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Politics Essay Liam Morkham 21/09/15

How, where and why might democracy be promoted? Does it need to be? or not? what are the
arguments? Discuss, with 4 requisite attention to what democracy is, and clearly signalling your
own argument.

Democracy is always in a fluid and ever-changing state. To truly define democracy manifest would be
impossible as democracy has no one true and omnipresent form, however we can identify the
necessity for democracy in society as well as where and why it is promoted alongside the means of
promoting it. Through the changes sparked through public debate, power relations and even the
disdain for politics defined as anti-politics (C. Hay, 2007, p1), we can observe how forms of
democracy operate and evolve to address sub-national, national and global reform. However in
order to promote democracy and spark further public involvement to stimulate ongoing change, the
gaps in society formed by those resisting or disenchanted in politics need to be inspired to

A specific example of a minority that appears detached from the political process both during
election as well as the gaps between elections is the youths in both the Australian political
framework and even from a global perspective. This statement can be supported by the alarming
statistics by the percentage of voters between the ages of 18-25 who participated during the past
federal Australian election via information collated by the Australian Electoral Commission. The AEC
are constantly attempting to achieve rejuvenation in political and public involvement within
minorities such as the youths to mobilize these groups to participate by highlighting the necessity for
democracy and the benefits it entails. Colin Hay outlines in his 2007 article Political
disenchantment in Why We Hate Politics that the decline in voter turnout is a symptom of anti-
politics and a bolstering factor in the dissolution of what populism strives to achieve in
empowering the people as the foundation of political authority (Keane, pg. 11). This is an
important point to consider, when evaluating the future of democracy as if politics continues to
ignore the warning signs of a nation where the people are not the foundation, then the bedrock of
what democracy is and what it should embody, will be shattered. Peter Dahlgren proposes in their
article Democracy in difficult times that potentially introducing compulsory voting for youths
(including compulsory registration on the electoral role at age 18) could be a solution to maintaining
the integrity of a harmonious political society with less resistance as this would increase the number
of participants in elections which would hopefully lead into more post-election engagement.
However even while this clearly is a step in the right direction, there are also clear flaws in the
operation in recent years of Australian politics, most obviously through the revolving door politics of
elected officials being changed frequently within elected parties which has led to many public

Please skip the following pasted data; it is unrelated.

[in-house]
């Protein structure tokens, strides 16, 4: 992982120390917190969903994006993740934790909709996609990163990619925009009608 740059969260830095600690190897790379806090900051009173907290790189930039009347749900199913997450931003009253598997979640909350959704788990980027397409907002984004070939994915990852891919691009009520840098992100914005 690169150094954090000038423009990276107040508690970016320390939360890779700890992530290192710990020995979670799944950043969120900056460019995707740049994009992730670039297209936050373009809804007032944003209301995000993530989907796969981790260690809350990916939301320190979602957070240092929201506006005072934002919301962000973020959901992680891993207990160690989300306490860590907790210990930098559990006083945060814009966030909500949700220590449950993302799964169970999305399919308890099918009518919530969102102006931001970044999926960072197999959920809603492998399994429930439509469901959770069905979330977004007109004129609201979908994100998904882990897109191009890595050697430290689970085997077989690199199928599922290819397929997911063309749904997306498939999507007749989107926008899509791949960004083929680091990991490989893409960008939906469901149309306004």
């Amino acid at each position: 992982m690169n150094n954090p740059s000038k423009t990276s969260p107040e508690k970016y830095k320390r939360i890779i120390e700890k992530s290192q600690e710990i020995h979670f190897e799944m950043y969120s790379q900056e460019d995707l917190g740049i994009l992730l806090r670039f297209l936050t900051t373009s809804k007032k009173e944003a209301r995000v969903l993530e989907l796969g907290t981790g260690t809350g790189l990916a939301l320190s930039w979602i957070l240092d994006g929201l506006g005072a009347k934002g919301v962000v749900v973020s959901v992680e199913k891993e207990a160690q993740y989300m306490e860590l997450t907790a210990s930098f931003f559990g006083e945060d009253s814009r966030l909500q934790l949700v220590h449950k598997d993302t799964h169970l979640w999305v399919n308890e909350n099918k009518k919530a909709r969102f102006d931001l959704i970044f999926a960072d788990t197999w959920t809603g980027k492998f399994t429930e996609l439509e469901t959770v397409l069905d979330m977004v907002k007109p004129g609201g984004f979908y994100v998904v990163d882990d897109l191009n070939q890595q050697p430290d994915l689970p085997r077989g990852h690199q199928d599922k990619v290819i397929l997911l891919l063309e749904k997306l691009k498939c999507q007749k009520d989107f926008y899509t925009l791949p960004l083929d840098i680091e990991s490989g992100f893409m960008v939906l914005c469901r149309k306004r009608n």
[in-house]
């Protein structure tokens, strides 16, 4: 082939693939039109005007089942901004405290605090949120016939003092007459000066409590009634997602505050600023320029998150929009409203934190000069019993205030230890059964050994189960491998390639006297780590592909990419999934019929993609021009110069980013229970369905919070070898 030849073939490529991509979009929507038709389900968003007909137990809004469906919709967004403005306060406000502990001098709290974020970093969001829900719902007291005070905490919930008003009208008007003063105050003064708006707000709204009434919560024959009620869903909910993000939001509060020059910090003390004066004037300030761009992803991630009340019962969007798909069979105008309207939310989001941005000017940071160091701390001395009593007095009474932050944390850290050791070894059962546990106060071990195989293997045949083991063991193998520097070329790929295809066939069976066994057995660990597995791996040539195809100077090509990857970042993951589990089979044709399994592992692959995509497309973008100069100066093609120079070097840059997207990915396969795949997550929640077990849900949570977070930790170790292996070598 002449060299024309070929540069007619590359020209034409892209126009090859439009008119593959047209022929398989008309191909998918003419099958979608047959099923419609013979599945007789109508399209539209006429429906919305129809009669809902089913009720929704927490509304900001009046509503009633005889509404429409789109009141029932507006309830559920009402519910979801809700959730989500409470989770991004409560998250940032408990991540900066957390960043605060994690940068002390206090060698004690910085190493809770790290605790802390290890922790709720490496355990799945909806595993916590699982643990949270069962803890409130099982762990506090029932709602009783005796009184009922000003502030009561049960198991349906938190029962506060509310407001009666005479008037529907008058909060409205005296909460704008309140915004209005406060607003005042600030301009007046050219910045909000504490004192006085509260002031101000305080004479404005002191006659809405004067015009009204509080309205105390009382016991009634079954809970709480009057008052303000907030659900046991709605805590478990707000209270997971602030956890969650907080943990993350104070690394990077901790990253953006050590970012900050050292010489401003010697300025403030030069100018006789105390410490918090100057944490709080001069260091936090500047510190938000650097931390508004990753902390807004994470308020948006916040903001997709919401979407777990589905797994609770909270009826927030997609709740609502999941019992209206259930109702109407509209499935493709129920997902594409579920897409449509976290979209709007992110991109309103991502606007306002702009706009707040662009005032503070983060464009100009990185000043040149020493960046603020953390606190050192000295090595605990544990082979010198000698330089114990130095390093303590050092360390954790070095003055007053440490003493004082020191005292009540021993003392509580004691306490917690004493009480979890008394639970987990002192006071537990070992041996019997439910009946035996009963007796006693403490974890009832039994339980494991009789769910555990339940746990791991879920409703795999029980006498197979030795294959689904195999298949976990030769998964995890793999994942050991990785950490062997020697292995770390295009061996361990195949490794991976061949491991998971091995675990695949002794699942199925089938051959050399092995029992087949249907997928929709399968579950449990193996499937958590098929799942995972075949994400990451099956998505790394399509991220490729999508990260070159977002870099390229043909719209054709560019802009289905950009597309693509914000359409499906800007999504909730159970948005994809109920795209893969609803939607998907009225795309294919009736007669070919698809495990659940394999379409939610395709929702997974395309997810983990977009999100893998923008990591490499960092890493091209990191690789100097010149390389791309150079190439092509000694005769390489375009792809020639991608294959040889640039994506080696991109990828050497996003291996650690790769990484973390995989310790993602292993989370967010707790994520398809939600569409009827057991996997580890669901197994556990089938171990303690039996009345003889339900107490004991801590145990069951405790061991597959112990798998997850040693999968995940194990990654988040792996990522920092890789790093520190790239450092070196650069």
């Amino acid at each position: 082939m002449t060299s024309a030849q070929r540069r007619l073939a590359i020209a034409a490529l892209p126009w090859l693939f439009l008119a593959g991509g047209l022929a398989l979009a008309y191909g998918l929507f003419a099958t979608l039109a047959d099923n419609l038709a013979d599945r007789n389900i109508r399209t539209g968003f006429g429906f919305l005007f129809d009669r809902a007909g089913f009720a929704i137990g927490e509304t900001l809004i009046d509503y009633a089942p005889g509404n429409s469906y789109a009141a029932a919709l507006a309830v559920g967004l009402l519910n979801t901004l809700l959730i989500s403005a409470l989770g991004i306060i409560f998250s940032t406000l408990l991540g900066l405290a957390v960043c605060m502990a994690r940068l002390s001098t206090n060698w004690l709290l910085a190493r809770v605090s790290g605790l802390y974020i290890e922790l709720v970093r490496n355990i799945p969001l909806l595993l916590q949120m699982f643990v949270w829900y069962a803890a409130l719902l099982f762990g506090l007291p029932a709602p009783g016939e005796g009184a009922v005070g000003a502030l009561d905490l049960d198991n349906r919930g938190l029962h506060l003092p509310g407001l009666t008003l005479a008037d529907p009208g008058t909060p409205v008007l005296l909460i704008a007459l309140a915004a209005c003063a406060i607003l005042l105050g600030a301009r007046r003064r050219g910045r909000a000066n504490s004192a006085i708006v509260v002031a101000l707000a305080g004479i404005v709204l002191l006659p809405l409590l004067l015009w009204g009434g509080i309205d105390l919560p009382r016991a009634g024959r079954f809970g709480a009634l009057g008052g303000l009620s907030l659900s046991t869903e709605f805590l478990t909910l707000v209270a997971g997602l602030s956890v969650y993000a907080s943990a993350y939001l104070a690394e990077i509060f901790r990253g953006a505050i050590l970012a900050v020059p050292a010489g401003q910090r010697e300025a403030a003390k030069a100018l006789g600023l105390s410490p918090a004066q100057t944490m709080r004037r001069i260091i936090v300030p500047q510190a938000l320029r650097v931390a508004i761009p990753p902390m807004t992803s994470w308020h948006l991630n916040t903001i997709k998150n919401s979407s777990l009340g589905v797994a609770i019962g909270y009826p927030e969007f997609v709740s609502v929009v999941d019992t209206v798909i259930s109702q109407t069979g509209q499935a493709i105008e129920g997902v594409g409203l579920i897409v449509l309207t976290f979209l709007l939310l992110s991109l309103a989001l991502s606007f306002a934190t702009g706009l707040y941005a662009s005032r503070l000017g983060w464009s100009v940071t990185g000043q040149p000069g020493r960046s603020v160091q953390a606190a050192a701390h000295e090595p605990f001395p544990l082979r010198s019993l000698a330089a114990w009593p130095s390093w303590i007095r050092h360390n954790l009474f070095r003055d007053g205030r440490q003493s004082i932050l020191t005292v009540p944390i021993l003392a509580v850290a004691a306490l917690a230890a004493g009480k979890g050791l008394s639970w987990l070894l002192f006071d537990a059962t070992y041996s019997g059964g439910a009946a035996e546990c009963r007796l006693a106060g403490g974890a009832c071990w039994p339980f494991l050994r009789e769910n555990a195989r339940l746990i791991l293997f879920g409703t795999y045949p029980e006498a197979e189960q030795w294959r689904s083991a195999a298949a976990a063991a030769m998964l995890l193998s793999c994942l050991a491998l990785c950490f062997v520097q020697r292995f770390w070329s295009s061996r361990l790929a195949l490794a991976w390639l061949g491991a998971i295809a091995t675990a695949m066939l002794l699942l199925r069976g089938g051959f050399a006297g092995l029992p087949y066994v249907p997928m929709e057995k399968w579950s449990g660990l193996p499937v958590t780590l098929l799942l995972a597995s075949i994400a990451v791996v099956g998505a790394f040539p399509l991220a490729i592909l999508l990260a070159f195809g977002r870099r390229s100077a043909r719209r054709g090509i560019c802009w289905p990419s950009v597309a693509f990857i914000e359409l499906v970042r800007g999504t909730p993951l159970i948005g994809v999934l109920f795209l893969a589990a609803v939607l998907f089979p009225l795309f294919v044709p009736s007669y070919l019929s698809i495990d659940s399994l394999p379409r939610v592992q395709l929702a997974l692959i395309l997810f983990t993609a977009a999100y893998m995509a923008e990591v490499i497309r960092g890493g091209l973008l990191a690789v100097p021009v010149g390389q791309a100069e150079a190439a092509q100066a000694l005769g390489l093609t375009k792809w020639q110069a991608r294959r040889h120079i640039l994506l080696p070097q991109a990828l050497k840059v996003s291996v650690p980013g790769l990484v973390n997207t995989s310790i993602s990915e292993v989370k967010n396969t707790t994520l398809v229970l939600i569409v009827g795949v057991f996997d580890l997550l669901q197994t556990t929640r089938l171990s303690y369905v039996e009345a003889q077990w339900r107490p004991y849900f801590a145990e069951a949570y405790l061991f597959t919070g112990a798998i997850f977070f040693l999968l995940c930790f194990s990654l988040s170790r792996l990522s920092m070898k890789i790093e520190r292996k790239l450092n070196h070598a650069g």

outcries as to the practice and methods of politics in the 21st century.
Its no secret that it is impossible to successfully elect a representative party in any government
without being met with criticism from those who voted against the majority party who ends up
winning an election. But the alarming statistics that on average the highest percentage of resistance
to any government in the past 10 years, either through political strikes or protests, has come from
the age group (18-35) who also had the lowest voter average, highlights that perhaps Australian
politics is closer to a bourgeois-liberal democracy (Gregor McLennan, 2005, p.72) where
democracy is not necessarily for the masses but instead still a discriminatory framework that entitles
the elite and leaves the minorities voices silenced. Those aged 18 to 25, who only had a vote
submission rate of around 81.6% during the last federal election (Statistics via AEC) also make up a
high rate of 25% of the Australians of each generation whove undertaken a range of political actions
(such as strikes and protests), and while this may appear to have no correlation on the surface, if you
consider that these youths have had a much smaller window of opportunity due to their age to be
politically involved, and far more have done so compared to older generations, it clearly indicates a
public yearning for more political recognition of the youths in Australia and a revisitations on the
promotion of democracy. This directly relates back to the current operating status of democracy as
for a democratic polity to exist it is necessary for a participatory society to exist (Pateman, in Hay
2007, p 6).

As outlined before, Australias revolving door politics has led many to believe the dynamics of
democracy now should go far beyond the regular elections for a multi-party contest at national
levels to constitute democracy. This is credited to the fact that the elite model of democracy instils
too much power into the governing and elected leaders and organizations which has led to abuse in
power and mistrust from the populace, however because of this distrust, political challenges are
becoming more regular as the elite model of democracy is providing a moral high ground for parties
to challenge one another with the main rhetoric that a party is abusing power when ironically the
challenging party is practicing just the same. This specific example of a wounded concept of
democracy in which an ongoing political tug-of-war is occurring to gain support between parties and
from the public is a key component in explaining the where, why of democracy and how it might be
promoted without necessarily explaining what democracy constitutes. Obviously while the media
has also played a key part in negatively slandering democracy on a worldly and national scale as it